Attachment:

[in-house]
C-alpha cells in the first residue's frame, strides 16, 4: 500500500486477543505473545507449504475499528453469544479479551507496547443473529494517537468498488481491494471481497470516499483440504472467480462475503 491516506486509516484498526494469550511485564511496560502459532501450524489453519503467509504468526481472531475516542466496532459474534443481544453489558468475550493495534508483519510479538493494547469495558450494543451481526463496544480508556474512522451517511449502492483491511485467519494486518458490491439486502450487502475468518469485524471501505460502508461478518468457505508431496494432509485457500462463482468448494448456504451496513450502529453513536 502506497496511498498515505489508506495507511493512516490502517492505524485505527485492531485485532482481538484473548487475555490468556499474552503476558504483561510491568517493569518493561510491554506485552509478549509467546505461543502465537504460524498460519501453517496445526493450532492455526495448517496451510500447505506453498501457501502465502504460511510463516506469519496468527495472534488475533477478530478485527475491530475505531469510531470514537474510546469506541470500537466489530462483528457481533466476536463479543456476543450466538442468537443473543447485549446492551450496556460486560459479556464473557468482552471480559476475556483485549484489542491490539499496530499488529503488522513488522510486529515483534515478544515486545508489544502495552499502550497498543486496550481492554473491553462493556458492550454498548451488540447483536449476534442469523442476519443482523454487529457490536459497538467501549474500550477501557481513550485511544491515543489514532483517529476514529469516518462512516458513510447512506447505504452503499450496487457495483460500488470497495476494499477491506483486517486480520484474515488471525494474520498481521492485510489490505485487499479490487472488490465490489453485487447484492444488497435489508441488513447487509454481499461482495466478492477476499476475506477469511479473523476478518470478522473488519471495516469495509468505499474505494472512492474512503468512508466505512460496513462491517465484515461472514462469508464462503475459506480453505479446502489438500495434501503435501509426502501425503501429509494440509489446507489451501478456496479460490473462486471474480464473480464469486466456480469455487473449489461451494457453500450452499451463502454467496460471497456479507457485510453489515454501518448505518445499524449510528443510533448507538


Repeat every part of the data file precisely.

[in-house]
C-alpha cells in the first residue's frame, strides 16, 4: 500500500486477543505473545507449504475499528453469544479479551507496547443473529494517537468498488481491494471481497470516499483440504472467480462475503 491516506486509516484498526494469550511485564511496560502459532501450524489453519503467509504468526481472531475516542466496532459474534443481544453489558468475550493495534508483519510479538493494547469495558450494543451481526463496544480508556474512522451517511449502492483491511485467519494486518458490491439486502450487502475468518469485524471501505460502508461478518468457505508431496494432509485457500462463482468448494448456504451496513450502529453513536 502506497496511498498515505489508506495507511493512516490502517492505524485505527485492531485485532482481538484473548487475555490468556499474552503476558504483561510491568517493569518493561510491554506485552509478549509467546505461543502465537504460524498460519501453517496445526493450532492455526495448517496451510500447505506453498501457501502465502504460511510463516506469519496468527495472534488475533477478530478485527475491530475505531469510531470514537474510546469506541470500537466489530462483528457481533466476536463479543456476543450466538442468537443473543447485549446492551450496556460486560459479556464473557468482552471480559476475556483485549484489542491490539499496530499488529503488522513488522510486529515483534515478544515486545508489544502495552499502550497498543486496550481492554473491553462493556458492550454498548451488540447483536449476534442469523442476519443482523454487529457490536459497538467501549474500550477501557481513550485511544491515543489514532483517529476514529469516518462512516458513510447512506447505504452503499450496487457495483460500488470497495476494499477491506483486517486480520484474515488471525494474520498481521492485510489490505485487499479490487472488490465490489453485487447484492444488497435489508441488513447487509454481499461482495466478492477476499476475506477469511479473523476478518470478522473488519471495516469495509468505499474505494472512492474512503468512508466505512460496513462491517465484515461472514462469508464462503475459506480453505479446502489438500495434501503435501509426502501425503501429509494440509489446507489451501478456496479460490473462486471474480464473480464469486466456480469455487473449489461451494457453500450452499451463502454467496460471497456479507457485510453489515454501518448505518445499524449510528443510533448507538